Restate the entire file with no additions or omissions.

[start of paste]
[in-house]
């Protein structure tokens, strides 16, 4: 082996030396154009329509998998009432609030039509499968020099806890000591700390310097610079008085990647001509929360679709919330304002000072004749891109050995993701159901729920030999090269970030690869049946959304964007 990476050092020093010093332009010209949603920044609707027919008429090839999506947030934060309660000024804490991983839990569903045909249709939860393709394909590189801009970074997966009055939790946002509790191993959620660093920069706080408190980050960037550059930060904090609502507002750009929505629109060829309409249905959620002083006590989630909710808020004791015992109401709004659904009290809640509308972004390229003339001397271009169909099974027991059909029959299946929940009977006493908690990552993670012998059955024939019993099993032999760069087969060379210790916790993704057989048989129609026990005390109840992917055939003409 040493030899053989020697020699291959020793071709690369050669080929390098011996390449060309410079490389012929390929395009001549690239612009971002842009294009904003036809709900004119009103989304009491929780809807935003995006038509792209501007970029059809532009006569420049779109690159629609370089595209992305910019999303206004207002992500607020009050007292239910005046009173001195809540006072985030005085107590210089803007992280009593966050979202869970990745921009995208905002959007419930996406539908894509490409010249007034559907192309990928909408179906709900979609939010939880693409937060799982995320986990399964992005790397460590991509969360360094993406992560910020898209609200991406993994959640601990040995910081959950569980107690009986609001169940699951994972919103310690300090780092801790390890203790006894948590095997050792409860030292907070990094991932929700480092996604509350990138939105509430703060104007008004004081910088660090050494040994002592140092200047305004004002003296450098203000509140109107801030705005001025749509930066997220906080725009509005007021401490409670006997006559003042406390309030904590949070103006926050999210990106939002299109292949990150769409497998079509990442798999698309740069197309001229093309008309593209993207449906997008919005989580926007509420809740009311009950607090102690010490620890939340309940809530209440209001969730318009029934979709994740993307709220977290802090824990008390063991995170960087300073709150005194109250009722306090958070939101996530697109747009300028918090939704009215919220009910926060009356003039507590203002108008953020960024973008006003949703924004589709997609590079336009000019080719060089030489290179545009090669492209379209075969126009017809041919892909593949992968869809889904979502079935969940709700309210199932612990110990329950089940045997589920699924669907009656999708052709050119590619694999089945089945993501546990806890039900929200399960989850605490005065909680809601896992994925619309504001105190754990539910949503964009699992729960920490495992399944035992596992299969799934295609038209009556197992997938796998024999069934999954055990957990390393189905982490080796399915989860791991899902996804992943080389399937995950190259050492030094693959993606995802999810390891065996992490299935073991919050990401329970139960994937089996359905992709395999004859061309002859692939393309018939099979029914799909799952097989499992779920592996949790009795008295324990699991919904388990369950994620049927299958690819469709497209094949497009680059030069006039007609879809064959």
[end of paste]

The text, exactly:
[in-house]
């Protein structure tokens, strides 16, 4: 082996030396154009329509998998009432609030039509499968020099806890000591700390310097610079008085990647001509929360679709919330304002000072004749891109050995993701159901729920030999090269970030690869049946959304964007 990476050092020093010093332009010209949603920044609707027919008429090839999506947030934060309660000024804490991983839990569903045909249709939860393709394909590189801009970074997966009055939790946002509790191993959620660093920069706080408190980050960037550059930060904090609502507002750009929505629109060829309409249905959620002083006590989630909710808020004791015992109401709004659904009290809640509308972004390229003339001397271009169909099974027991059909029959299946929940009977006493908690990552993670012998059955024939019993099993032999760069087969060379210790916790993704057989048989129609026990005390109840992917055939003409 040493030899053989020697020699291959020793071709690369050669080929390098011996390449060309410079490389012929390929395009001549690239612009971002842009294009904003036809709900004119009103989304009491929780809807935003995006038509792209501007970029059809532009006569420049779109690159629609370089595209992305910019999303206004207002992500607020009050007292239910005046009173001195809540006072985030005085107590210089803007992280009593966050979202869970990745921009995208905002959007419930996406539908894509490409010249007034559907192309990928909408179906709900979609939010939880693409937060799982995320986990399964992005790397460590991509969360360094993406992560910020898209609200991406993994959640601990040995910081959950569980107690009986609001169940699951994972919103310690300090780092801790390890203790006894948590095997050792409860030292907070990094991932929700480092996604509350990138939105509430703060104007008004004081910088660090050494040994002592140092200047305004004002003296450098203000509140109107801030705005001025749509930066997220906080725009509005007021401490409670006997006559003042406390309030904590949070103006926050999210990106939002299109292949990150769409497998079509990442798999698309740069197309001229093309008309593209993207449906997008919005989580926007509420809740009311009950607090102690010490620890939340309940809530209440209001969730318009029934979709994740993307709220977290802090824990008390063991995170960087300073709150005194109250009722306090958070939101996530697109747009300028918090939704009215919220009910926060009356003039507590203002108008953020960024973008006003949703924004589709997609590079336009000019080719060089030489290179545009090669492209379209075969126009017809041919892909593949992968869809889904979502079935969940709700309210199932612990110990329950089940045997589920699924669907009656999708052709050119590619694999089945089945993501546990806890039900929200399960989850605490005065909680809601896992994925619309504001105190754990539910949503964009699992729960920490495992399944035992596992299969799934295609038209009556197992997938796998024999069934999954055990957990390393189905982490080796399915989860791991899902996804992943080389399937995950190259050492030094693959993606995802999810390891065996992490299935073991919050990401329970139960994937089996359905992709395999004859061309002859692939393309018939099979029914799909799952097989499992779920592996949790009795008295324990699991919904388990369950994620049927299958690819469709497209094949497009680059030069006039007609879809064959």